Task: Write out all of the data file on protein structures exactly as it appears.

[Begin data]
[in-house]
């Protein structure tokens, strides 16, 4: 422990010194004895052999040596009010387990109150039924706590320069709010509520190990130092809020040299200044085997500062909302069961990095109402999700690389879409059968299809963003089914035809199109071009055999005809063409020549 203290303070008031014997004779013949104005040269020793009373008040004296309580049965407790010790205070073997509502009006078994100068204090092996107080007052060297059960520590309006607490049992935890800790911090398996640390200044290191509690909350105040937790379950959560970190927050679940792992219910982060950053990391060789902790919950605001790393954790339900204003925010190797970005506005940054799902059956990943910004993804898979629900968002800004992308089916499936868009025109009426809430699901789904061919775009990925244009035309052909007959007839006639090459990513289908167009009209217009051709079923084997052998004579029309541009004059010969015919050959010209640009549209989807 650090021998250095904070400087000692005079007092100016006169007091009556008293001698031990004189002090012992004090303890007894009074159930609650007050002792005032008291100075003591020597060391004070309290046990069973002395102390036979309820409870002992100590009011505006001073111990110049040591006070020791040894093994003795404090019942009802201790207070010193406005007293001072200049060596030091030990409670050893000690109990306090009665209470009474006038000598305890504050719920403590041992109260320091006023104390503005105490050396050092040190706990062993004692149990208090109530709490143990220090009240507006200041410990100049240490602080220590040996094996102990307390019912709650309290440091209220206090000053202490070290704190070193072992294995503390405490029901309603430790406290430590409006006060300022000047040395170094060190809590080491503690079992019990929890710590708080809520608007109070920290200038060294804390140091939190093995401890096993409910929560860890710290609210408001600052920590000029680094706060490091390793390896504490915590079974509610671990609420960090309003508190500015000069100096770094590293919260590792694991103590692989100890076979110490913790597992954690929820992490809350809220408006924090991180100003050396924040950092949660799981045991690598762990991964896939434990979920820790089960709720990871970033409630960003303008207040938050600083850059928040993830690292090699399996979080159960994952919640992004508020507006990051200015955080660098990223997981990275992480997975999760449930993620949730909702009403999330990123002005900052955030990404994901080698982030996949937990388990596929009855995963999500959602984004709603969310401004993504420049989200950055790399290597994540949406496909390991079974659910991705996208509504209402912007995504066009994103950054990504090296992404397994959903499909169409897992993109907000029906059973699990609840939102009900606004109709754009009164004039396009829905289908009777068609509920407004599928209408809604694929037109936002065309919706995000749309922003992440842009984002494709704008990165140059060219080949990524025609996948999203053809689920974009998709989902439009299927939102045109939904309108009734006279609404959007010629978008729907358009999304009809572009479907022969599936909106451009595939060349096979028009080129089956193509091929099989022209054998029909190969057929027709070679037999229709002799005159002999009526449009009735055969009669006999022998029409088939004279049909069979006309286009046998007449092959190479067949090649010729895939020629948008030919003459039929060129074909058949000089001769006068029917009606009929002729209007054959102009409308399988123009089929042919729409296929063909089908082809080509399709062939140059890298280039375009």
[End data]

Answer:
[in-house]
């Protein structure tokens, strides 16, 4: 422990010194004895052999040596009010387990109150039924706590320069709010509520190990130092809020040299200044085997500062909302069961990095109402999700690389879409059968299809963003089914035809199109071009055999005809063409020549 203290303070008031014997004779013949104005040269020793009373008040004296309580049965407790010790205070073997509502009006078994100068204090092996107080007052060297059960520590309006607490049992935890800790911090398996640390200044290191509690909350105040937790379950959560970190927050679940792992219910982060950053990391060789902790919950605001790393954790339900204003925010190797970005506005940054799902059956990943910004993804898979629900968002800004992308089916499936868009025109009426809430699901789904061919775009990925244009035309052909007959007839006639090459990513289908167009009209217009051709079923084997052998004579029309541009004059010969015919050959010209640009549209989807 650090021998250095904070400087000692005079007092100016006169007091009556008293001698031990004189002090012992004090303890007894009074159930609650007050002792005032008291100075003591020597060391004070309290046990069973002395102390036979309820409870002992100590009011505006001073111990110049040591006070020791040894093994003795404090019942009802201790207070010193406005007293001072200049060596030091030990409670050893000690109990306090009665209470009474006038000598305890504050719920403590041992109260320091006023104390503005105490050396050092040190706990062993004692149990208090109530709490143990220090009240507006200041410990100049240490602080220590040996094996102990307390019912709650309290440091209220206090000053202490070290704190070193072992294995503390405490029901309603430790406290430590409006006060300022000047040395170094060190809590080491503690079992019990929890710590708080809520608007109070920290200038060294804390140091939190093995401890096993409910929560860890710290609210408001600052920590000029680094706060490091390793390896504490915590079974509610671990609420960090309003508190500015000069100096770094590293919260590792694991103590692989100890076979110490913790597992954690929820992490809350809220408006924090991180100003050396924040950092949660799981045991690598762990991964896939434990979920820790089960709720990871970033409630960003303008207040938050600083850059928040993830690292090699399996979080159960994952919640992004508020507006990051200015955080660098990223997981990275992480997975999760449930993620949730909702009403999330990123002005900052955030990404994901080698982030996949937990388990596929009855995963999500959602984004709603969310401004993504420049989200950055790399290597994540949406496909390991079974659910991705996208509504209402912007995504066009994103950054990504090296992404397994959903499909169409897992993109907000029906059973699990609840939102009900606004109709754009009164004039396009829905289908009777068609509920407004599928209408809604694929037109936002065309919706995000749309922003992440842009984002494709704008990165140059060219080949990524025609996948999203053809689920974009998709989902439009299927939102045109939904309108009734006279609404959007010629978008729907358009999304009809572009479907022969599936909106451009595939060349096979028009080129089956193509091929099989022209054998029909190969057929027709070679037999229709002799005159002999009526449009009735055969009669006999022998029409088939004279049909069979006309286009046998007449092959190479067949090649010729895939020629948008030919003459039929060129074909058949000089001769006068029917009606009929002729209007054959102009409308399988123009089929042919729409296929063909089908082809080509399709062939140059890298280039375009």